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Old 01-12-2017, 22:10   #1
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Stern drive in saltwater

I have read some forum posts (on other web sites) that state having a stern drive moored in a slip in salt water is a "fool's errand" because corrosion is constant and problematic. Moreover, if the bellows lose their integrity then the boat can sink.

How accurate is that?
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Old 02-12-2017, 00:51   #2
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Re: Stern drive in saltwater

Not particularly accurate.

Yes they do have their own unique maintenance requirements, but they aren't particularly troublesome. Like any other system they have their positives and their negatives, some love em, some love to hate em, others just use them because they do their jobs.

Mine (merc bravo III's) have been kept in salt water for 11 years so far with no major issues. Yes, I would prefer shaft drive diesels, but the boat I bought had gassers with sterndrives, they have done everything I have wanted them to......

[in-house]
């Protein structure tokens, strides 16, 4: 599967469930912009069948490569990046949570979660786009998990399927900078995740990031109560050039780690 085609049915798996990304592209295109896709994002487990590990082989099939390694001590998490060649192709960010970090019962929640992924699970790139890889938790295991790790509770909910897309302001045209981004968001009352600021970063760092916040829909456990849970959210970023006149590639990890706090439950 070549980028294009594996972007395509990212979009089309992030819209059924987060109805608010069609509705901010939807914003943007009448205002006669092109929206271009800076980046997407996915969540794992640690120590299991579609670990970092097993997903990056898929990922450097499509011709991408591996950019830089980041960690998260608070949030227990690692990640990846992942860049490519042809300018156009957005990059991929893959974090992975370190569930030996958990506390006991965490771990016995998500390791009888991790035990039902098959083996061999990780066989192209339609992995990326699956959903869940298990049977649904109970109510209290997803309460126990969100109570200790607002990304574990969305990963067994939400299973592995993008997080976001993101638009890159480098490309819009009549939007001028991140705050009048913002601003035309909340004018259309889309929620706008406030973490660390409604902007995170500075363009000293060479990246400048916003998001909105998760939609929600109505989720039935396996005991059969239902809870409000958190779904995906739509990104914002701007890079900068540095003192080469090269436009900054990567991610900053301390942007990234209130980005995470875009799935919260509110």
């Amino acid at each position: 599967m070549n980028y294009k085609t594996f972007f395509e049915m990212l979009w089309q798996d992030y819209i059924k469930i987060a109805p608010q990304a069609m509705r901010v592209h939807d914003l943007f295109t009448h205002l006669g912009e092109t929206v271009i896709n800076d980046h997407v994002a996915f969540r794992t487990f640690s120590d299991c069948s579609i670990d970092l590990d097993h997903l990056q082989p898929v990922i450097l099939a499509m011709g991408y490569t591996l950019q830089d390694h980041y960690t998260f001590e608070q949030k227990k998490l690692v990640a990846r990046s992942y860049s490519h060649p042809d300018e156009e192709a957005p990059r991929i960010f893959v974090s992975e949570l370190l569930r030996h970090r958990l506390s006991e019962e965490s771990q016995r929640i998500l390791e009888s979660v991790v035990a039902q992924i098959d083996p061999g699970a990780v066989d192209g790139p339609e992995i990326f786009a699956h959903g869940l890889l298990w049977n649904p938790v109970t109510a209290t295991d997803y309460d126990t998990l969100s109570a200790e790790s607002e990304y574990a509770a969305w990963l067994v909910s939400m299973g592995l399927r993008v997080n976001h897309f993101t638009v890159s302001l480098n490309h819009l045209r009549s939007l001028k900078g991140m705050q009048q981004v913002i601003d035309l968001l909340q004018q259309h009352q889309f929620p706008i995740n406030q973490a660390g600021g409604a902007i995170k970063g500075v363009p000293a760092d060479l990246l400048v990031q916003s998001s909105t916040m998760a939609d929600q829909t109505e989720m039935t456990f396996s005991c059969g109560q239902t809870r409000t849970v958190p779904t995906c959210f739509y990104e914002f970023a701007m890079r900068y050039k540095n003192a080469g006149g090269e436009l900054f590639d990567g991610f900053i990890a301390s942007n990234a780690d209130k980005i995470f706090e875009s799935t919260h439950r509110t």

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Old 02-12-2017, 07:30   #3
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Re: Stern drive in saltwater

My 26-footer's Volvo KAD44P diesel with 290 DPE sterndrive spent 2-4 months continuous on the water almost every summer from 1998 through 2015. Cruising BC and SE Alaska 2000-3000nm each.

There were barnacles etc to clean off, which was time-consuming, but otherwise no big deal. And, leaking bellows on a Volvo drive does not sink the boat.
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Old 02-12-2017, 16:19   #4
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Re: Stern drive in saltwater

I would say it is much better to get the sterndrive out of the water. That is a big advantage of an outboard is they come out of the water completey. Even in fresh water a sterndrive will get moss growning on it.

Of course if you use the boat often woukd be best. Sitting in saltwater for long periods of time will cause attacts underwater as well as big birds will perch on it from above.

I am in Florida, there are 1000's of crappy looking boats.
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Old 03-12-2017, 07:07   #5
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Re: Stern drive in saltwater

Sterndrives were not designed to live in the water 24/7/365 and nothing good comes from leaving them in the water.
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Old 03-12-2017, 07:11   #6